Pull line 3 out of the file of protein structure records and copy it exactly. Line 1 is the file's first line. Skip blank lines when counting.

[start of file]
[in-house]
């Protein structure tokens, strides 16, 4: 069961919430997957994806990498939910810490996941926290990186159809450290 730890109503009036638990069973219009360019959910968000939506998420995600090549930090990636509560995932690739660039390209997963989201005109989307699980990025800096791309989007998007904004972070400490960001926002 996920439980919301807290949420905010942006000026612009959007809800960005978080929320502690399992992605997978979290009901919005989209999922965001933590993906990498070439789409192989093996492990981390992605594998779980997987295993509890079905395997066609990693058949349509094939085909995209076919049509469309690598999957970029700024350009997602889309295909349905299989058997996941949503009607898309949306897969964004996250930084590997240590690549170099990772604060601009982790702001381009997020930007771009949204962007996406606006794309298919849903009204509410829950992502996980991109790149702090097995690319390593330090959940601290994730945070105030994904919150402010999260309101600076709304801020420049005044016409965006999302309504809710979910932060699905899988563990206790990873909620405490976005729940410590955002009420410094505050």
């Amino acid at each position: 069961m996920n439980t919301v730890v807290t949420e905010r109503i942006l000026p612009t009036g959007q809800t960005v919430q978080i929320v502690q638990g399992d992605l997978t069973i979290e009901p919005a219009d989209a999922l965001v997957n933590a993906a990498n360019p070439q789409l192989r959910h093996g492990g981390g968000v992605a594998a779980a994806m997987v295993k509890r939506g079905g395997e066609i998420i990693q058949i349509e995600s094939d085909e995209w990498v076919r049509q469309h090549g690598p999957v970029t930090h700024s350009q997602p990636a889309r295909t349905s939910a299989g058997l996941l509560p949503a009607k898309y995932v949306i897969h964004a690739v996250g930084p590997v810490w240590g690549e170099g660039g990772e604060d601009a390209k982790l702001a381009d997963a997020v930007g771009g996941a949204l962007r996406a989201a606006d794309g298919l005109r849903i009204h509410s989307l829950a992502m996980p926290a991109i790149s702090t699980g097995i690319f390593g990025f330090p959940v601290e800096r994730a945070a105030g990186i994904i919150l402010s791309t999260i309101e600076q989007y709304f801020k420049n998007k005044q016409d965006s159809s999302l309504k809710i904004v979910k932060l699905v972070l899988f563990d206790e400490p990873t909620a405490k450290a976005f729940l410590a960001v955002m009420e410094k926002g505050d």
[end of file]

């Amino acid at each position: 069961m996920n439980t919301v730890v807290t949420e905010r109503i942006l000026p612009t009036g959007q809800t960005v919430q978080i929320v502690q638990g399992d992605l997978t069973i979290e009901p919005a219009d989209a999922l965001v997957n933590a993906a990498n360019p070439q789409l192989r959910h093996g492990g981390g968000v992605a594998a779980a994806m997987v295993k509890r939506g079905g395997e066609i998420i990693q058949i349509e995600s094939d085909e995209w990498v076919r049509q469309h090549g690598p999957v970029t930090h700024s350009q997602p990636a889309r295909t349905s939910a299989g058997l996941l509560p949503a009607k898309y995932v949306i897969h964004a690739v996250g930084p590997v810490w240590g690549e170099g660039g990772e604060d601009a390209k982790l702001a381009d997963a997020v930007g771009g996941a949204l962007r996406a989201a606006d794309g298919l005109r849903i009204h509410s989307l829950a992502m996980p926290a991109i790149s702090t699980g097995i690319f390593g990025f330090p959940v601290e800096r994730a945070a105030g990186i994904i919150l402010s791309t999260i309101e600076q989007y709304f801020k420049n998007k005044q016409d965006s159809s999302l309504k809710i904004v979910k932060l699905v972070l899988f563990d206790e400490p990873t909620a405490k450290a976005f729940l410590a960001v955002m009420e410094k926002g505050d």